Trump and Republican National Convention planners are not barred by law from holding the president’s nationally televised nomination acceptance speech from the White House lawn or the executive residence, according to a government advisory opinion sent to a House committee on Wednesday.
“The president and vice president are are not covered by any of the provisions of the Hatch Act,” says the opinion from Erica Hamrick, the deputy chief of the Hatch Act Unit at the Office of Special Counsel. “Accordingly, the Hatch Act does not prohibit President Trump from delivering his RNC acceptance speech on White House grounds.”
The Hatch Act bars U.S. government employees from conducting any political activities during working hours, while in a government building or while wearing a government uniform.
Modern presidents traditionally deliver their acceptance speeches at the party’s conventions, but the coronavirus pandemic forced both Republicans and Democrats to largely cancel in-person events. Trump had said he wanted to make the late August speech either from the White House or Gettysburg, Pennsylvania, the setting of a pivotal Civil War battle.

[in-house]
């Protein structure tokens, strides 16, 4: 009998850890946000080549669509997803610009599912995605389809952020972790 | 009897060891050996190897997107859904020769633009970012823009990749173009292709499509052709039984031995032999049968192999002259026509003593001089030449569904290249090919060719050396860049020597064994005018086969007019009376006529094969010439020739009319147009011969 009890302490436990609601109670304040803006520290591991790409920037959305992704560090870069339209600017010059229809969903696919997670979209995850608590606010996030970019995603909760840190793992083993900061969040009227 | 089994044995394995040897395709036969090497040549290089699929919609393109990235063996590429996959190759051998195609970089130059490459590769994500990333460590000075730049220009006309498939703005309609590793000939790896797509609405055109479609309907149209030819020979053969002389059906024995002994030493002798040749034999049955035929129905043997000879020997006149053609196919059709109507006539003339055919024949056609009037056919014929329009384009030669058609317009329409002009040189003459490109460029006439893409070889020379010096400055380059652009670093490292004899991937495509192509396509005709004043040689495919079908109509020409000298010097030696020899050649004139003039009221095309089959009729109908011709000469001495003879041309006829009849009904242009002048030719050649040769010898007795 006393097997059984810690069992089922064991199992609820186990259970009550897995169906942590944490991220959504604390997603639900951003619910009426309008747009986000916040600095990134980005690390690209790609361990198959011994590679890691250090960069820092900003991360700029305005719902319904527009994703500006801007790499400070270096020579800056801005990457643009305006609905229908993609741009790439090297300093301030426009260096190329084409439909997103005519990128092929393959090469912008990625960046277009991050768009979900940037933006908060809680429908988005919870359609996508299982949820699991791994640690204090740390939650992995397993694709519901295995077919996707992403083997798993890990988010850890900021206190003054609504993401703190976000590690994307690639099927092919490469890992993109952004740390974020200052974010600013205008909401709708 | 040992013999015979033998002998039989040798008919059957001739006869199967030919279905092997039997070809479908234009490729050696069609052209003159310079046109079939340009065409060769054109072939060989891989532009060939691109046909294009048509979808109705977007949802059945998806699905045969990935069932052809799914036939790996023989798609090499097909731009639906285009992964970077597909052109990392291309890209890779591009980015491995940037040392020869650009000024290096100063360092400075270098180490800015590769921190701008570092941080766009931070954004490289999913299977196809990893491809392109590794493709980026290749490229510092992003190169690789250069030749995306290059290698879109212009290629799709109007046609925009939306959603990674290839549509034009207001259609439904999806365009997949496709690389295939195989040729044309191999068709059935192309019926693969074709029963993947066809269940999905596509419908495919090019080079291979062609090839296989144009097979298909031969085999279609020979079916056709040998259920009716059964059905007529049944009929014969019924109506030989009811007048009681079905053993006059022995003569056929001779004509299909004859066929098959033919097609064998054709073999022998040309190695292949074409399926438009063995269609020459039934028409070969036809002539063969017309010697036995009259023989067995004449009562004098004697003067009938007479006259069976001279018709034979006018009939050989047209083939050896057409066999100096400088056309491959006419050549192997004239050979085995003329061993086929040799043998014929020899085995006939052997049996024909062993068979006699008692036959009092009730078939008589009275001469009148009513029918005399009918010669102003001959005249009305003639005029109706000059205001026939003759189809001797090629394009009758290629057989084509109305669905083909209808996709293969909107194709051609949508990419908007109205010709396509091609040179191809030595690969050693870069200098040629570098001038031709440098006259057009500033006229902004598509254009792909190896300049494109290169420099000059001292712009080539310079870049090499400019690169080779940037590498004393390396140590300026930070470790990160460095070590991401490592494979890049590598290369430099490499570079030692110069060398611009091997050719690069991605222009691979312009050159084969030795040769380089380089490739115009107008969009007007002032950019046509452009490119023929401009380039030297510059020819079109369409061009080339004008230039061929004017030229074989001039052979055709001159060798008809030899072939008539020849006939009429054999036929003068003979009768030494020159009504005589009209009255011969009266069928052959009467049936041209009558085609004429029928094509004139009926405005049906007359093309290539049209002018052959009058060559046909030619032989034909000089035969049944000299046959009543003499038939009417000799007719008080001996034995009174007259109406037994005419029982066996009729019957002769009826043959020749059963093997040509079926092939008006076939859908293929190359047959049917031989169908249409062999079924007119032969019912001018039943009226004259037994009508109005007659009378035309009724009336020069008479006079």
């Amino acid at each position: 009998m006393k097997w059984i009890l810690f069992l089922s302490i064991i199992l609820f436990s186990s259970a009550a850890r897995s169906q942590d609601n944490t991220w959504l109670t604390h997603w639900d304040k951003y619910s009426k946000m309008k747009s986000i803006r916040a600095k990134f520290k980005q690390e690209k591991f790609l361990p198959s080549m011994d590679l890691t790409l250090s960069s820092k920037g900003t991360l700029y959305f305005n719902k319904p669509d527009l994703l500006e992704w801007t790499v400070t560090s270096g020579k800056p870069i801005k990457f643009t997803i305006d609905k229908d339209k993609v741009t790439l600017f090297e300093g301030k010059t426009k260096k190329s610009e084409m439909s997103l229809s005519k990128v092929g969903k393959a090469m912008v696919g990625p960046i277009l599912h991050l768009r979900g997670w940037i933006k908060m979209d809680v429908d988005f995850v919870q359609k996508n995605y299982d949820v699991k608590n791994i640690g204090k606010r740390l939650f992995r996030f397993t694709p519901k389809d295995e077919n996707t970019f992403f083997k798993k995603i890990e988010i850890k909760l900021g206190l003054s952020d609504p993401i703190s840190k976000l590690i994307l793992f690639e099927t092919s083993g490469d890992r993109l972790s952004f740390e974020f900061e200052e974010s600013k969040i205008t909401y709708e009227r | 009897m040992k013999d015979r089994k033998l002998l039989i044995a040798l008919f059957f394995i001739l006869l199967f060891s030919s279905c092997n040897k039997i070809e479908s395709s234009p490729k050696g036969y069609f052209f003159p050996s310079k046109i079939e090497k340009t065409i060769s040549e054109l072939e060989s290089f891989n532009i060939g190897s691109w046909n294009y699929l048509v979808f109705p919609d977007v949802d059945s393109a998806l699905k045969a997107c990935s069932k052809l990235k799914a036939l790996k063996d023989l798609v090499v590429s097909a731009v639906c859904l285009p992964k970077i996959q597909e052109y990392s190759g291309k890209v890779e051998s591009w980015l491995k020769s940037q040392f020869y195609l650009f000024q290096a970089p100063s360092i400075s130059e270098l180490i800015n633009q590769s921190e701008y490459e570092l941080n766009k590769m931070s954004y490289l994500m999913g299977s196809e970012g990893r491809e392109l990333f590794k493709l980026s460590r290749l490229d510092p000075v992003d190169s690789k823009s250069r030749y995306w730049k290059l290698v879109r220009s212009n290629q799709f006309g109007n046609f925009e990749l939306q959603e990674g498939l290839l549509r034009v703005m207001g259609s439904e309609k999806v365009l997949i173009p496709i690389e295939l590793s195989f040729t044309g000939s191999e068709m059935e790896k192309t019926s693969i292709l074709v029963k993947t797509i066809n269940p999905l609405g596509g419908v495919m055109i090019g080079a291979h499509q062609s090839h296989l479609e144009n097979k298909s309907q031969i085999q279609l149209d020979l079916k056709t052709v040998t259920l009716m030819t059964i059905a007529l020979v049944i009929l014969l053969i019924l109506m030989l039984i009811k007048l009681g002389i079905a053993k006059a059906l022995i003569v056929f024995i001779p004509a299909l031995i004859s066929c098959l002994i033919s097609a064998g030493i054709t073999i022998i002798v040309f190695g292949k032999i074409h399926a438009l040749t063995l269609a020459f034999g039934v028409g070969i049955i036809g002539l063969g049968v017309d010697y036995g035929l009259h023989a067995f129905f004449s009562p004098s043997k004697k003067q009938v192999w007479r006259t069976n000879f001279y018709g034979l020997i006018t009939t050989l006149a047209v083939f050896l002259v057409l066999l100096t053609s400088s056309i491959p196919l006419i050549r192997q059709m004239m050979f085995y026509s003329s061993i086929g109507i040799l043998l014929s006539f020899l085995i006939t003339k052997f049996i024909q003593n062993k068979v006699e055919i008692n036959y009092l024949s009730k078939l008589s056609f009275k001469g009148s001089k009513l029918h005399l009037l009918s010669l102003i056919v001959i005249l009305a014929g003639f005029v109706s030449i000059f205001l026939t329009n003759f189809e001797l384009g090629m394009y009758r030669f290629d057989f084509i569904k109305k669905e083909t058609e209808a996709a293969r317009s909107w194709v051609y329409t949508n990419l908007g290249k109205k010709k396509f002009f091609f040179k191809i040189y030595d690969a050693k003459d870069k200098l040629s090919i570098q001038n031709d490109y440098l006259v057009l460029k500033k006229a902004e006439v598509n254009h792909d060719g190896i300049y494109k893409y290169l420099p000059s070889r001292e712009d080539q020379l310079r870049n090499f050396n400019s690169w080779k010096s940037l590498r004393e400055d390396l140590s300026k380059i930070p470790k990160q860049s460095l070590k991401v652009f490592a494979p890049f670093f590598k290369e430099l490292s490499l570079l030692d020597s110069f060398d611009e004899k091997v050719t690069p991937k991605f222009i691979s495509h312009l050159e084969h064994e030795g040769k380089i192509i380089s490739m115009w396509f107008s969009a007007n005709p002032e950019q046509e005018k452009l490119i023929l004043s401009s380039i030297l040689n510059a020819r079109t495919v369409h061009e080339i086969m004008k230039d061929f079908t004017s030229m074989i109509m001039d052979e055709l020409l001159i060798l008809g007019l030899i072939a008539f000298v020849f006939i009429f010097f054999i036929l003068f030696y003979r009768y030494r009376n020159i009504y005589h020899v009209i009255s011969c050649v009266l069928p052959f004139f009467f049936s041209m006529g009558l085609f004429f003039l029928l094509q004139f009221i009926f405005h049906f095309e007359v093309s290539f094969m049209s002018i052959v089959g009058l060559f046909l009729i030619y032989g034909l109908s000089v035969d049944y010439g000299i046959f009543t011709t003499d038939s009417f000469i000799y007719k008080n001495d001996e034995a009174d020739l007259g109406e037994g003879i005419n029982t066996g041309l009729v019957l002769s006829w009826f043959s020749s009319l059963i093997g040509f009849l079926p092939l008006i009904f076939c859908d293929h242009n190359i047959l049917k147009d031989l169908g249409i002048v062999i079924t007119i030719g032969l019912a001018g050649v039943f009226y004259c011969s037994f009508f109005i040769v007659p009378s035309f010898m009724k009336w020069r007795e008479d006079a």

The opinion was addressed to House Oversight and Reform Chair Carolyn Maloney of New York.
Hamrick said the Hatch Act does cover White House employees and pointed out that if the event were held in the West Wing or in another area of the White House -- areas regarded as a federal room or building -- the law would prohibit White House employees such as aides or Secret Service agents from attending, even while off-duty.
“But, if the employees take leave, and the event is held on the White House lawn or in the residence, the Hatch Act would not prohibit the employees from attending the event,” the opinion states.
Maloney said in a statement that “as this guidance from the Office of Special Counsel makes clear, President Trump’s idea to host this campaign event at the White House raises serious legal concerns for White House employees.” -- Billy House
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